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Women's Top Two to Get a Reading

No. 1 Tennessee and No. 2 Duke match up tonight in a battle of unbeaten teams at Cameron Indoor Stadium.

January 23, 2006|Mike Terry | Times Staff Writer

A No. 1 versus No. 2 matchup is not as rare in women's basketball as it is in the men's game.

But that doesn't make tonight's nationally televised game (4:30 PST, ESPN2) at Durham, N.C., between No. 1 Tennessee (18-0) and No. 2 Duke (18-0) any less compelling. At this point in the season these are the two best teams in the country. And although too often these games fail to live up to the hype, this one appears worthy of the attention at sold-out Cameron Indoor Stadium.

"We're going against a program that we have tremendous respect for and that beat us on our home floor a year ago," said Tennessee Coach Pat Summitt, who recorded her 900th victory Thursday. "I consider [Coach] Gail [Goestenkors] a friend, and admire the job she has done at Duke.

"This Duke team ... they're impressive; they're balanced. They shoot the ball well from the field and the line. I think their bench is probably a little more productive at this point in time than ours has been. We've been very inconsistent there. That's where we have to be better in terms of matching their depth in being able to put up numbers off the bench."

Goestenkors, who is 3-4 against Tennessee, is happy to have her program at a point where it can measure up to the Lady Vols'.

"Early on, I wouldn't have called it a rivalry because they were so much better than we were," she said. "But now I think we have such great respect for one another as coaches and what we've done with our programs. I think the players on both teams really look forward to playing against one another. We recruit a lot of the same players, so there's a great familiarity with the program, so I certainly hope this rivalry continues. I'm sure it will continue to grow."

The Lady Vols have already vanquished such ranked opponents as Connecticut, Michigan State, Maryland, Stanford and Georgia. Maryland gave Tennessee its closest game, losing 80-75. Tennessee has defeated everyone else by an average of 24 points.

The Lady Vols have their usual sturdy backcourt in guards Shanna Zolman and Alexis Hornbuckle and an endless supply of rebound-hungry forwards. And they have the Next Great Thing in redshirt freshman Candace Parker, who plays as if she could average more than 14.9 points and 8.4 rebounds if they needed it.

"I think expectations are very high for Candace," Summitt said. "I think people are talking about how she can rebound and start our break.... There are a lot of different dimensions to her game, not only to make shots and block shots, but also to get other people shots. For a lot of people who haven't watched women's basketball, to be 6-4 and do some of the things that she does is something that the game has not seen much of."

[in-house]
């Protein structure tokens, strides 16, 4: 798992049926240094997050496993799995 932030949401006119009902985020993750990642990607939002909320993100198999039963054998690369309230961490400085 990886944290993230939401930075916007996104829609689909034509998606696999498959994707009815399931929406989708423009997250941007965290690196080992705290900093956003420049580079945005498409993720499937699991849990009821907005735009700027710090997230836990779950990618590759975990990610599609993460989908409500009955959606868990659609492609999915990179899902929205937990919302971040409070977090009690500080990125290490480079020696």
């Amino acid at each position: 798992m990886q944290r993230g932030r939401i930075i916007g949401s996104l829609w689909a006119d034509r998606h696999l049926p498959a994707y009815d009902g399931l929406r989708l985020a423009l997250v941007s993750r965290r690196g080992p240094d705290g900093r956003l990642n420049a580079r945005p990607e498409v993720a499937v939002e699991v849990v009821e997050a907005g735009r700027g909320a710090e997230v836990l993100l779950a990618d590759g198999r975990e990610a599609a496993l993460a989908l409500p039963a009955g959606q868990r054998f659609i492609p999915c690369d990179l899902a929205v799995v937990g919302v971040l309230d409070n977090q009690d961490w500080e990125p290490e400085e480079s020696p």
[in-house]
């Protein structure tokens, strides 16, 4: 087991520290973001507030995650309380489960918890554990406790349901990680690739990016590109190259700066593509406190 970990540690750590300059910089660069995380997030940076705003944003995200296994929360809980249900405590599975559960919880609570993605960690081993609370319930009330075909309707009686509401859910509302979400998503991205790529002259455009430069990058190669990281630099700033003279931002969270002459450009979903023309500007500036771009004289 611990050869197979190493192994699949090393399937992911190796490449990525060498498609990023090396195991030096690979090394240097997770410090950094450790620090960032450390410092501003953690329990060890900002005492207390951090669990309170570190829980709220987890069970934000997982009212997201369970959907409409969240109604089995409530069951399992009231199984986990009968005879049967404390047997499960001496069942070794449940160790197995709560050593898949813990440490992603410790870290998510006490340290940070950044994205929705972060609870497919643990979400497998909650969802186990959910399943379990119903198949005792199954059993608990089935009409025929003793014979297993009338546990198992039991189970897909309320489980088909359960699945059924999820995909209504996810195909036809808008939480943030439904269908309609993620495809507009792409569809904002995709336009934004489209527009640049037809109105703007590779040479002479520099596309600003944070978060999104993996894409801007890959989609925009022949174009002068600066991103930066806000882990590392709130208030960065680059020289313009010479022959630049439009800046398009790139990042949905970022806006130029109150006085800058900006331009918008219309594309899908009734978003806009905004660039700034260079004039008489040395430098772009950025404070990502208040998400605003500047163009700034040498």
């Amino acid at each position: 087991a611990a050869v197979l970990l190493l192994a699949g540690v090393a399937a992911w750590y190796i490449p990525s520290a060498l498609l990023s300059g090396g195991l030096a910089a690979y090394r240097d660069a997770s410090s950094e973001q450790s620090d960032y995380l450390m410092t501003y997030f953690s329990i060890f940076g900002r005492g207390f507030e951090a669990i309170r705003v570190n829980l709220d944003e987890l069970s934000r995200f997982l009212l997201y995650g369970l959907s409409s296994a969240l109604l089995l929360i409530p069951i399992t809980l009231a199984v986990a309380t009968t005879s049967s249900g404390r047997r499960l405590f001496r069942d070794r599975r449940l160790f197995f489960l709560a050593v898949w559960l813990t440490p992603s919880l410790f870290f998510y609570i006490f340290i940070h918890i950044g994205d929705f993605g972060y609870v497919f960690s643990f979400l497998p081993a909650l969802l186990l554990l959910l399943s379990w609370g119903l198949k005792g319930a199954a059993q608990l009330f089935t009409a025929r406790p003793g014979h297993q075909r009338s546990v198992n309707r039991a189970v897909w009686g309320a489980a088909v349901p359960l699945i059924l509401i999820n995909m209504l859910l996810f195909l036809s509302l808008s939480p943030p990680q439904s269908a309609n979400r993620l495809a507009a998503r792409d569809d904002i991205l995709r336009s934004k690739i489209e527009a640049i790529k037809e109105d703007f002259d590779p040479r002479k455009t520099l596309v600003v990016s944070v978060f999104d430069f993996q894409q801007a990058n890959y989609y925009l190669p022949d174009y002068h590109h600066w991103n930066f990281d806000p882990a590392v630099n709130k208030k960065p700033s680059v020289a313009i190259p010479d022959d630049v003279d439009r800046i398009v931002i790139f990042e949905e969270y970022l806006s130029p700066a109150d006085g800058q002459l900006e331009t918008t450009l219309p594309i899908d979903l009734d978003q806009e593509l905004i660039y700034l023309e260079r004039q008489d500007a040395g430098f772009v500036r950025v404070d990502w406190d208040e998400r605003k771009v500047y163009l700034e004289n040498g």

Duke has been drilling foes by an average of 38.3 points. Its roster includes an expected WNBA first-round pick in senior guard Monique Currie (15.4 points, 5.6 rebounds) and bruising post players Mistie Williams and Alison Bales. But the key to the Blue Devils' hopes tonight -- and perhaps in the NCAA tournament -- is point guard Lindsey Harding, who averages 11.2 points and 4.2 assists.

"Lindsey just changes the game for us," Goestenkors said. "She just pushes the wall so well and knows when to push and knows when to pull back and make us run our sets. Then on the defensive end, she's our stopper. We can put her on anybody on the perimeter and we can feel comfortable that if I say don't let her touch the ball, she's going to do that."

Still, Duke's schedule, although it includes Texas, Maryland, and Boston College, doesn't quite match the heft of the Lady Vols' schedule. That may be Tennessee's edge, according to one observer.

"Year in and year out Tennessee is predictable," Stanford Coach Tara VanDerveer said. "They will rebound, work really hard on the defensive end and pound the ball inside. They play by far the best schedule in the country, so they are not intimidated wherever they go. That is a challenge in itself. It gets them ready for anything."

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Recent rivals

Duke upset Tennessee in their second meeting, in 1999, ending a run of three consecutive NCAA titles for the Lady Vols. The teams have met six other times (date, AP ranking, result and location):

DEC. 2, 2004: No. 10 Duke 59, No. 4 Tennessee 57, at Knoxville, Tenn.

* JAN. 24, 2004: No. 2 Tennessee 72, No. 1 Duke 69, at Durham, N.C.

* APRIL 6, 2003: No. 2 Tennessee 66, No. 9 Duke 56, at Atlanta. (Final Four).

* NOV. 24, 2002: No. 1 Duke 76, No. 2 Tennessee 55, at Raleigh, N.C. (Jimmy V Classic).

* DEC. 27, 2001: No. 2 Tennessee 89, No. 9 Duke 68, at Atlanta. (ACC/SEC Shootout).

* MARCH 22, 1999: No. 10 Duke 69, No. 2 Tennessee 63, at Greensboro, N.C. (East Regional final).

* DEC. 6, 1998: No. 3 Tennessee 74, No. 16 Duke 60, at Lake Buena Vista, Fla. (Honda Elite 4).

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